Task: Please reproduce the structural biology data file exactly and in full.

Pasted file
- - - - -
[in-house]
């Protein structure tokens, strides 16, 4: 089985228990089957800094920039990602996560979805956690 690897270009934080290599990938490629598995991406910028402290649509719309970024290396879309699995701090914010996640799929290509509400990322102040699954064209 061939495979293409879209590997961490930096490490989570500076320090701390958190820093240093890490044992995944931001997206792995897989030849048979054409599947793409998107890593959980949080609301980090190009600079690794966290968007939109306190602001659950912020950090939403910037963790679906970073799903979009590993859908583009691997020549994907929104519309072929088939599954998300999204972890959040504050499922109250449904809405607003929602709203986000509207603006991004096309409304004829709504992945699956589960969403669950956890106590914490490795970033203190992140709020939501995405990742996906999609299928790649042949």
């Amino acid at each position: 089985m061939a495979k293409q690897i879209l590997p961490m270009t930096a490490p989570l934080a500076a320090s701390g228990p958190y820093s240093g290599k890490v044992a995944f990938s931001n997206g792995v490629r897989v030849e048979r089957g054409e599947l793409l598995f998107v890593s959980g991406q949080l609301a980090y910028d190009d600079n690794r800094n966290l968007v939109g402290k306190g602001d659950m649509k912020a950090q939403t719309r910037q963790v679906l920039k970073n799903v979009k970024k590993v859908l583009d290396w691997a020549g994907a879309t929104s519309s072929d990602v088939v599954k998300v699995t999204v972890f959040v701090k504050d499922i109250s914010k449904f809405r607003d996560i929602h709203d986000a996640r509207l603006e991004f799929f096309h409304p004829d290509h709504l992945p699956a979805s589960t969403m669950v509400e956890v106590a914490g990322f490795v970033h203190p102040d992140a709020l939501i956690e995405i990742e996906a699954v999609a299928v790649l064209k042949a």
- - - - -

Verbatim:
[in-house]
């Protein structure tokens, strides 16, 4: 089985228990089957800094920039990602996560979805956690 690897270009934080290599990938490629598995991406910028402290649509719309970024290396879309699995701090914010996640799929290509509400990322102040699954064209 061939495979293409879209590997961490930096490490989570500076320090701390958190820093240093890490044992995944931001997206792995897989030849048979054409599947793409998107890593959980949080609301980090190009600079690794966290968007939109306190602001659950912020950090939403910037963790679906970073799903979009590993859908583009691997020549994907929104519309072929088939599954998300999204972890959040504050499922109250449904809405607003929602709203986000509207603006991004096309409304004829709504992945699956589960969403669950956890106590914490490795970033203190992140709020939501995405990742996906999609299928790649042949």
């Amino acid at each position: 089985m061939a495979k293409q690897i879209l590997p961490m270009t930096a490490p989570l934080a500076a320090s701390g228990p958190y820093s240093g290599k890490v044992a995944f990938s931001n997206g792995v490629r897989v030849e048979r089957g054409e599947l793409l598995f998107v890593s959980g991406q949080l609301a980090y910028d190009d600079n690794r800094n966290l968007v939109g402290k306190g602001d659950m649509k912020a950090q939403t719309r910037q963790v679906l920039k970073n799903v979009k970024k590993v859908l583009d290396w691997a020549g994907a879309t929104s519309s072929d990602v088939v599954k998300v699995t999204v972890f959040v701090k504050d499922i109250s914010k449904f809405r607003d996560i929602h709203d986000a996640r509207l603006e991004f799929f096309h409304p004829d290509h709504l992945p699956a979805s589960t969403m669950v509400e956890v106590a914490g990322f490795v970033h203190p102040d992140a709020l939501i956690e995405i990742e996906a699954v999609a299928v790649l064209k042949a």